The stability of our society to a large degree depends on the assumption of the "American Dream" which is the thought that hard work and smarts will lead to material advantage and therefore social mobility. When a high degree of social inequality is perceived, this often leads to anger and frustration, further leading to lack of incentive re the working ethic and even to violence. Further, when this inequality is thought to be structural – what does that mean – that is, inherent in the very system itself rather than the result of personal choices, then it starts to put society on knife edge where small disturbances can create major shocks. Occupy Wall Street is only one example of this.
Essentially our monetary/banking system is unstable and it takes significant regulatory interventions to maintain the stability. These interventions consist of Fed interest rate adjustments, bank regulation changes (such as the Dodd-Frank bill), bank reserve requirement changes (e.g., the Basel 3 accord), Quantitative Easing (QE for short), etc. These adjustments create shocks in the system which hurt the middle class and the poor much more so than the rich. For an academic overview of this see the paper Monetary Policy and Economic Inequality.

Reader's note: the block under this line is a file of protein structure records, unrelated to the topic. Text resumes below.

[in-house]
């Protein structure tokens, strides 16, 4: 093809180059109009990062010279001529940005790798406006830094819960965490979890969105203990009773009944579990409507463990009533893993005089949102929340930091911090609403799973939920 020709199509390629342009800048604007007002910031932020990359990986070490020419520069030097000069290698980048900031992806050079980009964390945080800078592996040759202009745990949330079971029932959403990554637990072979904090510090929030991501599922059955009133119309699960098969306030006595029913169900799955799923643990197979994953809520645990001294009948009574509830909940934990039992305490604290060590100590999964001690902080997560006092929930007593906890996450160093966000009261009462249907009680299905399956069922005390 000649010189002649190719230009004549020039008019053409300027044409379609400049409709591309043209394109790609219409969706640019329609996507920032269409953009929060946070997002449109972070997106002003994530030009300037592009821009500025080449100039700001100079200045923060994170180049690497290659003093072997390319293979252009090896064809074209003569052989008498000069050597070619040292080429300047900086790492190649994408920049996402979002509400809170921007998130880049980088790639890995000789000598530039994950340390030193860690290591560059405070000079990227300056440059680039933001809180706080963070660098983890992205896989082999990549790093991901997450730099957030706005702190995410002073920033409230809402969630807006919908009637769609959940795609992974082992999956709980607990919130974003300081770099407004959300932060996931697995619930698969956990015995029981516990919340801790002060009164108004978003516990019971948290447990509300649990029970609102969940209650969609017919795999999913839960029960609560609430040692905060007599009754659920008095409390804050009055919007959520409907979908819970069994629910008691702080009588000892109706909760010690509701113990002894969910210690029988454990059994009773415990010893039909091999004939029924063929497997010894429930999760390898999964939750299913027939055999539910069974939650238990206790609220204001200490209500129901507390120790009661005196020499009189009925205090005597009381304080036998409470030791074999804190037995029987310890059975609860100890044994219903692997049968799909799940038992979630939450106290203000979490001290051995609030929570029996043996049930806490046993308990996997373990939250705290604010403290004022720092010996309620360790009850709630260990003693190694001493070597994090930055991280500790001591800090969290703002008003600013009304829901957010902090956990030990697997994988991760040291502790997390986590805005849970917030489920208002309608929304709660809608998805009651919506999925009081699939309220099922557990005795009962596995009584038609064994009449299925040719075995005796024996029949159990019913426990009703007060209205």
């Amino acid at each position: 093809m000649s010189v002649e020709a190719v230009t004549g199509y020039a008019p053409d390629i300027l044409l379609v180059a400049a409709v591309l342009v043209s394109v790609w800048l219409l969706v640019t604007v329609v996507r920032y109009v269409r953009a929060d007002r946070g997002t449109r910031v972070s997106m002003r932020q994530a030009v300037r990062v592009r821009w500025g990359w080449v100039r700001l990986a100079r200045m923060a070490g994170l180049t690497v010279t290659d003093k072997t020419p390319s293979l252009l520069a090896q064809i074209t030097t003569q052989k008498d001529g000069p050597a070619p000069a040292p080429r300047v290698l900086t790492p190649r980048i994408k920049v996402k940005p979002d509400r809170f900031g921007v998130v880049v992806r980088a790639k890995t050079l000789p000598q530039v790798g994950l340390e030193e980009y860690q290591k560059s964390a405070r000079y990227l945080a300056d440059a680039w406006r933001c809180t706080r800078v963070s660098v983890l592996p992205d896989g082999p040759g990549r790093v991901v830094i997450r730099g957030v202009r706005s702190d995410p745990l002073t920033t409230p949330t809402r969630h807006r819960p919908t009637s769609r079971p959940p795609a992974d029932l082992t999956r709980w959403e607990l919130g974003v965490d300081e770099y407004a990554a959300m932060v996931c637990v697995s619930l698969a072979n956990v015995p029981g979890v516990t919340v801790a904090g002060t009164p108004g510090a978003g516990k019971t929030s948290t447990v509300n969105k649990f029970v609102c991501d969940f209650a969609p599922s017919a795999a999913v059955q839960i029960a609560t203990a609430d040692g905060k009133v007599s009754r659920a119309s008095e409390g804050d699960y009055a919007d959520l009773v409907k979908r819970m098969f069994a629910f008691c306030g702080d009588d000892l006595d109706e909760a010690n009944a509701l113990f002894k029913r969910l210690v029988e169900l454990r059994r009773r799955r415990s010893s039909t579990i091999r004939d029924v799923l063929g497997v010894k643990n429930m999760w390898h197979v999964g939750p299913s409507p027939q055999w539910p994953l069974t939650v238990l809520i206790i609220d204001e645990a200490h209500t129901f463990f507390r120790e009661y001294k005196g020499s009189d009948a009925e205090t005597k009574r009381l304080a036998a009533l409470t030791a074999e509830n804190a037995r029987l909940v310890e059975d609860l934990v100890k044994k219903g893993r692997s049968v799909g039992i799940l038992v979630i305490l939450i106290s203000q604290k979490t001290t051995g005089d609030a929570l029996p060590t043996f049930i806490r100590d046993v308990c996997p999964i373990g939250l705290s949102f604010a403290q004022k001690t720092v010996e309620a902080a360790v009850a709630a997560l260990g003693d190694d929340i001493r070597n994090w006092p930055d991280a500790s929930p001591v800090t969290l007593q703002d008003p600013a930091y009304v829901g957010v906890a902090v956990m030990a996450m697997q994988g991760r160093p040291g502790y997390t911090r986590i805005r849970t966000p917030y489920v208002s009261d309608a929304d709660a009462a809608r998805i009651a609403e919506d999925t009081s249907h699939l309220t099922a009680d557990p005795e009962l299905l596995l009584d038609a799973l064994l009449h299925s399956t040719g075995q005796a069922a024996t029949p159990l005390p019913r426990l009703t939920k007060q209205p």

The Real Money Economy as described here is an inherently stable system and does not need the regulatory oversight, nor interventions listed above, and thus does not go through the shocks we frequently experience. I am definitely not saying that all social inequality is because of our monetary system, as there are effects of globalization, generational effects, and so on, but the changes advocated here would significantly reduce the amount of inequality we see.
See the video: WEALTH INEQUALITY IN AMERICA